The 5 Most Difficult Health Care Candidates (And How To Recruit Them!)
Recruitment success depends on presenting and placing the most qualified candidates. Often times that depends on motivating difficult people to consider a complicated subject: job changing.
Stickers are people that have been at their same job for more than 10 years. They stick around, though maybe a bit too long. Of course job stability is a big factor when hiring but sometimes one can get stale from not growing and moving on to other opportuinites.
How to recruit them: Understand that change can be traumatic when one has been at the same job for too many years. Make sure that the reason that they are changing is not only for the money. Stickers need time and reassurement and should not be pressured. A job offer too quickly can sometimes scare off a Sticker!
Procrastinators mean well, but they can be indecisive and ultimately waste your most precious resource: time.
How to recruit them: If they are genuinely interested in the job, give them small deadlines to meet along the way. May I have your resume by Wednesday? What time on Tuesday are you available to meet? What time tomorrow will you call me back?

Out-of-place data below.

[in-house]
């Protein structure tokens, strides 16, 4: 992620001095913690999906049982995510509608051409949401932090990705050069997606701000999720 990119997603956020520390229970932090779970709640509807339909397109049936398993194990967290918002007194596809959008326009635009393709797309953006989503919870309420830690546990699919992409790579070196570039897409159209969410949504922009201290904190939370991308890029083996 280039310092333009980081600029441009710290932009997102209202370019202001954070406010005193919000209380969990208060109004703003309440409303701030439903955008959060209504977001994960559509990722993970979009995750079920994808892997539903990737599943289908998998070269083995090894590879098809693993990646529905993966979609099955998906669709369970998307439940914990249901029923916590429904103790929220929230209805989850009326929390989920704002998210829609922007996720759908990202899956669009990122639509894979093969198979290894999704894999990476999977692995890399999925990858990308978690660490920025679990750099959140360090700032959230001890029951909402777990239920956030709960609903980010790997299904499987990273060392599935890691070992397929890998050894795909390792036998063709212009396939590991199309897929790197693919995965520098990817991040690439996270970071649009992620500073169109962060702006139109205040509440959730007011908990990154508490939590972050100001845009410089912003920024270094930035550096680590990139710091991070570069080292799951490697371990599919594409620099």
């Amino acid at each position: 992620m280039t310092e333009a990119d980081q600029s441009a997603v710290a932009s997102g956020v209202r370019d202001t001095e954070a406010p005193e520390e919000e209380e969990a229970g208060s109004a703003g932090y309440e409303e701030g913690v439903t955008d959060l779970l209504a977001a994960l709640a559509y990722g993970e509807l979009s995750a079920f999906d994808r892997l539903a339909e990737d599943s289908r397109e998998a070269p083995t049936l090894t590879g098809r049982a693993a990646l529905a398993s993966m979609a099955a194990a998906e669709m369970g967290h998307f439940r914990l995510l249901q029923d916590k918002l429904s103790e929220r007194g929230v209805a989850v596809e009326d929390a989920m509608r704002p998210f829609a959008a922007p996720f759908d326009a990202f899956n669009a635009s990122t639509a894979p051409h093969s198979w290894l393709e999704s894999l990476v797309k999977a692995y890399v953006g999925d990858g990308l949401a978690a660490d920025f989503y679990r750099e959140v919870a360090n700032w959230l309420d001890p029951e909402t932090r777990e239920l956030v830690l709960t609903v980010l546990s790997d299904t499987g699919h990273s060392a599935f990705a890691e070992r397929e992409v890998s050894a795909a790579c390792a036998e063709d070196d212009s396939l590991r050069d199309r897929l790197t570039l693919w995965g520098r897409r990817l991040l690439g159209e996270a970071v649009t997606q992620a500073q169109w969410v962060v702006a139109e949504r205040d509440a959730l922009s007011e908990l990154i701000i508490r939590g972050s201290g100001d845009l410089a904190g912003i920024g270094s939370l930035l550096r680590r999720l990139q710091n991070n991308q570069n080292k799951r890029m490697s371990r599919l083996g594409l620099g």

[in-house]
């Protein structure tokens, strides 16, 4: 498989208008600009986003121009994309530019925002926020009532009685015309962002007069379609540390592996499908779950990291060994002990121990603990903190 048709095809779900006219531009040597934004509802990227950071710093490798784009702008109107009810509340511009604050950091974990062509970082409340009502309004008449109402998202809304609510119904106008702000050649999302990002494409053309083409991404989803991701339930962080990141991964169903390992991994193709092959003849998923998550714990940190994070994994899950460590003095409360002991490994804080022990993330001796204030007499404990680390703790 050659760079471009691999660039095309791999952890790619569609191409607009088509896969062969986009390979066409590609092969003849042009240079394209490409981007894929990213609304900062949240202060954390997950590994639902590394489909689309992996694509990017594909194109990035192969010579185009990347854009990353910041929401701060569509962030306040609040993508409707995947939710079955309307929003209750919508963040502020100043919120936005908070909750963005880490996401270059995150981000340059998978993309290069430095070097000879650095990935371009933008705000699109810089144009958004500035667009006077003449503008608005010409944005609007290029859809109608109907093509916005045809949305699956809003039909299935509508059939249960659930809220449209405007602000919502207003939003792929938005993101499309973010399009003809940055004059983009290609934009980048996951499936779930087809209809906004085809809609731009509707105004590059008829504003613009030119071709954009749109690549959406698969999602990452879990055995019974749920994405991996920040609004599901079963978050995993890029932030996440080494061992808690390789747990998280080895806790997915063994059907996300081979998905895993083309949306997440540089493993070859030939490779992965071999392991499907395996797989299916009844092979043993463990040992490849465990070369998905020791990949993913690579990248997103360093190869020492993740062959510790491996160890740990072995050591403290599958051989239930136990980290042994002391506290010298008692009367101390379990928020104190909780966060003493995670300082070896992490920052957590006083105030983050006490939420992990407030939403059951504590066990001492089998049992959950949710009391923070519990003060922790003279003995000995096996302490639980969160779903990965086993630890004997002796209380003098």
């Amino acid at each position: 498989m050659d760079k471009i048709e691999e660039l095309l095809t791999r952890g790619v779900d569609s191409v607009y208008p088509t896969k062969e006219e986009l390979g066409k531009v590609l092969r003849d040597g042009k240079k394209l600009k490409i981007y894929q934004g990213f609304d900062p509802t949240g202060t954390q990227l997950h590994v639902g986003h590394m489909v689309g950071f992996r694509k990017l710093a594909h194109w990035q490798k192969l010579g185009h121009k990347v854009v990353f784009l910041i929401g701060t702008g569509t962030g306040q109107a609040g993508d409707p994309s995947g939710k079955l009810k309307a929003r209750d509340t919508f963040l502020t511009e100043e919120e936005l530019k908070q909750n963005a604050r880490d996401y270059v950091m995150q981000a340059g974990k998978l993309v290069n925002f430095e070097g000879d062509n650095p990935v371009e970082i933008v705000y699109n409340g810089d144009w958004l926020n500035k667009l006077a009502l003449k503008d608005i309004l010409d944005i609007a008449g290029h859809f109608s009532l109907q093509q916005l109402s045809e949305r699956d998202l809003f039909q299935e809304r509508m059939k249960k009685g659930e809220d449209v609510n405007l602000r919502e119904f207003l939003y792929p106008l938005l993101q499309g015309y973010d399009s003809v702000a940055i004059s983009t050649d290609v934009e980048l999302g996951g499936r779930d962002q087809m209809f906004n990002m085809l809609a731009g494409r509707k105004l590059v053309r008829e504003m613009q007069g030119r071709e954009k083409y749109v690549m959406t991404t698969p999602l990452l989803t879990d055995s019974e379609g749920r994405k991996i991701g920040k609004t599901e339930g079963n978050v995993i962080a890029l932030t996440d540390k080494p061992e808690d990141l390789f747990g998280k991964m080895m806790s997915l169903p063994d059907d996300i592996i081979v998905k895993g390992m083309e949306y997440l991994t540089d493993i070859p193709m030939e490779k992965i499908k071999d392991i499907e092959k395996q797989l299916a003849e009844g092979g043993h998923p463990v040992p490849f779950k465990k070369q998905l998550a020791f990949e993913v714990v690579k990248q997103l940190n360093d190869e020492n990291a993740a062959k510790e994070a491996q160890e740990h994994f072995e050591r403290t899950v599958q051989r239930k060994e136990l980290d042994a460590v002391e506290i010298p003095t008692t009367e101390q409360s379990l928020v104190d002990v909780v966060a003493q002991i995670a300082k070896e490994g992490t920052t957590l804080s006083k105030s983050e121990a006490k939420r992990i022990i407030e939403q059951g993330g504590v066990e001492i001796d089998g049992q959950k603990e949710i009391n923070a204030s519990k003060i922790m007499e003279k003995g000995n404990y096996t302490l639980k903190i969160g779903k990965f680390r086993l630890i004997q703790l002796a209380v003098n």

3. Big Shots
Big Shots are usually at the top of their game: and they know it. In addition, they keep reminding you! Big Shots are excellent candidates, but can be very difficult to work with.
How to recruit them: Acknowledge their success and show the proper respect when due but understand that a big ego can be dangerous. Try not to get bogged down with “war stories” that have no relevance to the job at hand.
Needies are outstanding candidates that quite simply are a bit over anxious. They call or send too many emails and can appear to be desperate when in fact, they are just excited. They need to know!!! (When, who, where, why, etc?)
How to recruit them: Be patient and understand that for Needies, waiting can be agonizing. Let them know as much as you know (about the topic) and make sure that you set limits. “I’ll call you Tuesday when I hear something”, “I’ll send you an email tomorrow with the details”, “I won’t have a decision for you for another 2 weeks.”
Tappers are great candidates that are toe tapping and sampling the market place by interviewing. Tappers may have even convinced themselves that they are ready to make a job change but a true Tapper is simply fact finding with regard to salary, management styles and ego gratification.
How to recruit them: Make sure that their reason for interviewing is not to just “see what’s out there!” This is a very common reason given for going on a job interview. It is classic Tapper behavior. Do you really understand why they are going on an interview? Does is make sense? Is the timing right? (No pun intended!)
Healthcare Staffing Agency